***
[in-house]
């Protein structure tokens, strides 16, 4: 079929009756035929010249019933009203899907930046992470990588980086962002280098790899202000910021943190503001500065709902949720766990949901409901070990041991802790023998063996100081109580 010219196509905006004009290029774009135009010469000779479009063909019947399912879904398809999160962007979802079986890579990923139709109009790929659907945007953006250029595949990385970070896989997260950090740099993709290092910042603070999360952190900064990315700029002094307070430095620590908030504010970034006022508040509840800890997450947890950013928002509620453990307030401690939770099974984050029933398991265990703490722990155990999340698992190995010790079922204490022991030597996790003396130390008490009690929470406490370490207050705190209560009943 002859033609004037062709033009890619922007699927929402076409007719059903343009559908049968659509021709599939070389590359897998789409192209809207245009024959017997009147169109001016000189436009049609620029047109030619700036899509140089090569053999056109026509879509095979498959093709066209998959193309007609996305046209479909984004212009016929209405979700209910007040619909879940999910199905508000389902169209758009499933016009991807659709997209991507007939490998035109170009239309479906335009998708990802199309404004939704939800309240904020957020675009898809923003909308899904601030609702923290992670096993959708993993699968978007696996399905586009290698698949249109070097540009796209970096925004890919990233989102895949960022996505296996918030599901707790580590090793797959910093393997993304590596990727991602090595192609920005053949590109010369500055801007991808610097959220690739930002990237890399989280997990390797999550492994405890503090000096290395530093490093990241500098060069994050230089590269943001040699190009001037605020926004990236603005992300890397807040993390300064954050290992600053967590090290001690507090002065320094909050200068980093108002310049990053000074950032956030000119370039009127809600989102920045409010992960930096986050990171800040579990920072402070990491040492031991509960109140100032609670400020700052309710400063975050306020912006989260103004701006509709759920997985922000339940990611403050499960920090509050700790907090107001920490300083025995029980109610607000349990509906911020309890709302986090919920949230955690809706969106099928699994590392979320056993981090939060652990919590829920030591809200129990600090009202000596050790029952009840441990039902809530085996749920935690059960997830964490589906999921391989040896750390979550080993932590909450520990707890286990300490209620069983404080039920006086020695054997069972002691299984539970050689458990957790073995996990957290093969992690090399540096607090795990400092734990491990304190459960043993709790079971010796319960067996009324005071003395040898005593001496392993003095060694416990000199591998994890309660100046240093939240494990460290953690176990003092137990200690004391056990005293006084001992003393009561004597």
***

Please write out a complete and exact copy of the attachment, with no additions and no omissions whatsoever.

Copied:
[in-house]
């Protein structure tokens, strides 16, 4: 079929009756035929010249019933009203899907930046992470990588980086962002280098790899202000910021943190503001500065709902949720766990949901409901070990041991802790023998063996100081109580 010219196509905006004009290029774009135009010469000779479009063909019947399912879904398809999160962007979802079986890579990923139709109009790929659907945007953006250029595949990385970070896989997260950090740099993709290092910042603070999360952190900064990315700029002094307070430095620590908030504010970034006022508040509840800890997450947890950013928002509620453990307030401690939770099974984050029933398991265990703490722990155990999340698992190995010790079922204490022991030597996790003396130390008490009690929470406490370490207050705190209560009943 002859033609004037062709033009890619922007699927929402076409007719059903343009559908049968659509021709599939070389590359897998789409192209809207245009024959017997009147169109001016000189436009049609620029047109030619700036899509140089090569053999056109026509879509095979498959093709066209998959193309007609996305046209479909984004212009016929209405979700209910007040619909879940999910199905508000389902169209758009499933016009991807659709997209991507007939490998035109170009239309479906335009998708990802199309404004939704939800309240904020957020675009898809923003909308899904601030609702923290992670096993959708993993699968978007696996399905586009290698698949249109070097540009796209970096925004890919990233989102895949960022996505296996918030599901707790580590090793797959910093393997993304590596990727991602090595192609920005053949590109010369500055801007991808610097959220690739930002990237890399989280997990390797999550492994405890503090000096290395530093490093990241500098060069994050230089590269943001040699190009001037605020926004990236603005992300890397807040993390300064954050290992600053967590090290001690507090002065320094909050200068980093108002310049990053000074950032956030000119370039009127809600989102920045409010992960930096986050990171800040579990920072402070990491040492031991509960109140100032609670400020700052309710400063975050306020912006989260103004701006509709759920997985922000339940990611403050499960920090509050700790907090107001920490300083025995029980109610607000349990509906911020309890709302986090919920949230955690809706969106099928699994590392979320056993981090939060652990919590829920030591809200129990600090009202000596050790029952009840441990039902809530085996749920935690059960997830964490589906999921391989040896750390979550080993932590909450520990707890286990300490209620069983404080039920006086020695054997069972002691299984539970050689458990957790073995996990957290093969992690090399540096607090795990400092734990491990304190459960043993709790079971010796319960067996009324005071003395040898005593001496392993003095060694416990000199591998994890309660100046240093939240494990460290953690176990003092137990200690004391056990005293006084001992003393009561004597």